01 April 2018
The energy sector is undergoing huge change right now as the UK (and the world in general) wake up to the fact that fossil fuels are a finite resource and the CO2 emitted from the burning of them is a large contributor to global warming. Of course, as the UK has to import much of our energy from Russia and other volatile areas of the world, it’s also in our best economic interests to generate our own energy.
The old energy landscape – coal mines, power stations etc – are being replaced by cleaner greener methods of generation – wind, solar, tidal and nuclear. This change brings huge opportunity for people working in the sector. However, the energy sector workforce is predominantly male, especially at board level. In fact, only 12.5% of directors on energy company boards are female.
Our brief, from the Department of Energy & Climate Change, was to create a film highlighting the situation using high profile speakers to tell the story. The film was to be played at a major event in London to launch the POWERful Women campaign which seeks to advance the professional growth and leadership development of women across the UK’s energy sector. We had 2 weeks to get all 9 interviews filmed as well as shoot enough B-roll and source additional archive footage to make the film as visually compelling as possible.
Tight deadlines are commonplace for production companies but our advice to companies or agencies looking to make a film is to always allow plenty of time! Often it’s the logistical side of things that can take the time rather than the production itself. For example, we needed to film at several high security facilities such as Hinkley Point and National Grid. Permits needed to be completed, equipment lists signed off and a host of other administration needed to happen before any cameras started to roll. When we eventually arrived on site the equipment had to be searched, PAC tested and then checked for radiation levels!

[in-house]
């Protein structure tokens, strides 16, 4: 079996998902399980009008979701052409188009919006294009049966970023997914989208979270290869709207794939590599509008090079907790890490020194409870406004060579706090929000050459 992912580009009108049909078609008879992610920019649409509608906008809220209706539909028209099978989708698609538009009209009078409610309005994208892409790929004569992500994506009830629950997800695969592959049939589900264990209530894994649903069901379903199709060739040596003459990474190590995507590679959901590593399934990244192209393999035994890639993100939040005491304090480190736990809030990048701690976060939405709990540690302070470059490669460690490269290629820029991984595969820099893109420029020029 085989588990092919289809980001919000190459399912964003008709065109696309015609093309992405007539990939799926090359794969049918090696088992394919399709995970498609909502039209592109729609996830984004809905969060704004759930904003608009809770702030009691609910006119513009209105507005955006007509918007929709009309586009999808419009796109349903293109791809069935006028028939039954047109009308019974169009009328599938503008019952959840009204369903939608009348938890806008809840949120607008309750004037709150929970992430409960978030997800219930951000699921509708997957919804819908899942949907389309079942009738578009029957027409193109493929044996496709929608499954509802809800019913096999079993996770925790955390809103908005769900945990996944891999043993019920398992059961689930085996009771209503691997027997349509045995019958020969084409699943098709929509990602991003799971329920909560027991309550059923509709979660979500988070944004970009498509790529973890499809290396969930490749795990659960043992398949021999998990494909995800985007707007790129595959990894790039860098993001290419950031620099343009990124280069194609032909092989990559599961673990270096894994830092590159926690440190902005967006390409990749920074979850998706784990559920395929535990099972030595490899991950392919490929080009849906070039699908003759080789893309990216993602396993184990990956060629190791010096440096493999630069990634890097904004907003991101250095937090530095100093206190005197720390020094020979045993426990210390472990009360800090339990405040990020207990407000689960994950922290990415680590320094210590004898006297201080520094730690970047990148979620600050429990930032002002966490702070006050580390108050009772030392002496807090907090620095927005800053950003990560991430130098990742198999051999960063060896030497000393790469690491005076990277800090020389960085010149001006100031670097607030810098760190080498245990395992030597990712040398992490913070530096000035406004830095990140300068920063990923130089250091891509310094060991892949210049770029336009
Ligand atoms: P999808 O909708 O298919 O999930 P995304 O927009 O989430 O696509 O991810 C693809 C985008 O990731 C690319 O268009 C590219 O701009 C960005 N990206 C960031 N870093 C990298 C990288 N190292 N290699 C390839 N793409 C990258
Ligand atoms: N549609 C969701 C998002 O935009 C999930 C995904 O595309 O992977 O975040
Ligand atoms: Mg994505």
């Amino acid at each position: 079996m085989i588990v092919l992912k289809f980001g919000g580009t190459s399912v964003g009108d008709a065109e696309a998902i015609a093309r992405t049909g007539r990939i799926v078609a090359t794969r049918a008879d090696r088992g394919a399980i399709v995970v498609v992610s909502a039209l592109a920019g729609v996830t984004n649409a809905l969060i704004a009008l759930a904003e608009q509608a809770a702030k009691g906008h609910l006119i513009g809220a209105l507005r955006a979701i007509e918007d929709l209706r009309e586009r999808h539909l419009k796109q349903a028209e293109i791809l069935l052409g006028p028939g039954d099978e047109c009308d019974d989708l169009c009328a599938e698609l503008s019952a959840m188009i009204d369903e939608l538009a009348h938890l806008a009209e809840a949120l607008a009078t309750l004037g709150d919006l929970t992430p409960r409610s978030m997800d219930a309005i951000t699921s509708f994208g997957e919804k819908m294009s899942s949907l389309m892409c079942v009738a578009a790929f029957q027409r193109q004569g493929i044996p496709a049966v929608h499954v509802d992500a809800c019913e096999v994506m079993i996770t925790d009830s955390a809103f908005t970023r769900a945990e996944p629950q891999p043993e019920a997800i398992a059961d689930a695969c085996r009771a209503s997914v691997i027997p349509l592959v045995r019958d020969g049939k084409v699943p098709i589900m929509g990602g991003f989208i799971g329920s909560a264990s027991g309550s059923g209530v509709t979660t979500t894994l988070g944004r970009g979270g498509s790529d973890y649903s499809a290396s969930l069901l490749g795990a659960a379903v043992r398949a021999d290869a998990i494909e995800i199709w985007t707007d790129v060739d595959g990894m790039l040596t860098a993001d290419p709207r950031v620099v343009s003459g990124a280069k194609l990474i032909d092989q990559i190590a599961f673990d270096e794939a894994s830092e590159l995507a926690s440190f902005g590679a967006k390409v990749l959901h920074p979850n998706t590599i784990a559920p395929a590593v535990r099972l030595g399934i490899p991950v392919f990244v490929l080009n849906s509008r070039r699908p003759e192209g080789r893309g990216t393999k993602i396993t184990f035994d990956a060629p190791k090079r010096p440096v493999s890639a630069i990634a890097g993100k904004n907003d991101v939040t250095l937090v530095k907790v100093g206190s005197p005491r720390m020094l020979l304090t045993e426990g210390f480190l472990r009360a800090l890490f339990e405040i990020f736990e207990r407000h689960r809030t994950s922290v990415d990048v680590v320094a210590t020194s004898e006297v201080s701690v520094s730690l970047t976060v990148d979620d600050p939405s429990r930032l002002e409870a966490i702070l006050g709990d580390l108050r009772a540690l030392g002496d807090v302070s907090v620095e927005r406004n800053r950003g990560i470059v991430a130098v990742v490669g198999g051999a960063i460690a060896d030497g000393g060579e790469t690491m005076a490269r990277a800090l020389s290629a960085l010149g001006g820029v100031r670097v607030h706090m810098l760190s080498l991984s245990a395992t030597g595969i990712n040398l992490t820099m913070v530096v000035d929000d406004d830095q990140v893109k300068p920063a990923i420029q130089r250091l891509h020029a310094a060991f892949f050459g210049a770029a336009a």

From the outset we had a good idea of how we wanted to put the film together. This meant that we were able to film specific sequences knowing how they would be used in the final edit. For example, in the intro of the film we wanted to use the soundbite “It’s just nuts to leave out half the population if one’s looking for talent”. To illustrate this we came up with the idea of making two women disappear from a meeting leaving just two men. Four National Grid employees kindly agreed to be the stars. We shot the sequence with all 4 people, then the women very carefully left the scene with the camera still rolling. They were briefed not to move their chairs as they left or move anything on the table otherwise the effect would not be so smooth. The men had to continue working as if nothing had happened.
Knowing what the final film will look like before you start filming does allow for greater creative scope. You are able to set up types of shot to achieve specific effects that otherwise would not be possible after production. At Spellbound, where the situation does not allow us to storyboard first, we’ll always try and shoot interviews first as this forms the narrative/script for the film. Once you have this, you know what other elements you need to film. If you leave the interviews until the end of production you could be faced with a situation in post where an interviewee is discussing a subject that you do not have any footage of.
We were delighted that the film was received so well by all concerned:
The video clip looks fantastic! Baroness Verma, Maria and I have just watched it together and we are absolutely thrilled. Exceeded expectations and will be a great tribute to the group.
Team Lead, POWERful Women
The event went really well thank you – the video was so well received! It’s going up on our website and we are sending a note to all attendees encouraging them to share it – thanks again for all your hard work.
Team Lead, POWERful Women
Loads of fantastic comments about the video. Thanks so much!
Director, POWERful Women
For further information please visit POWERful Women.org.ukcomments powered by Disqus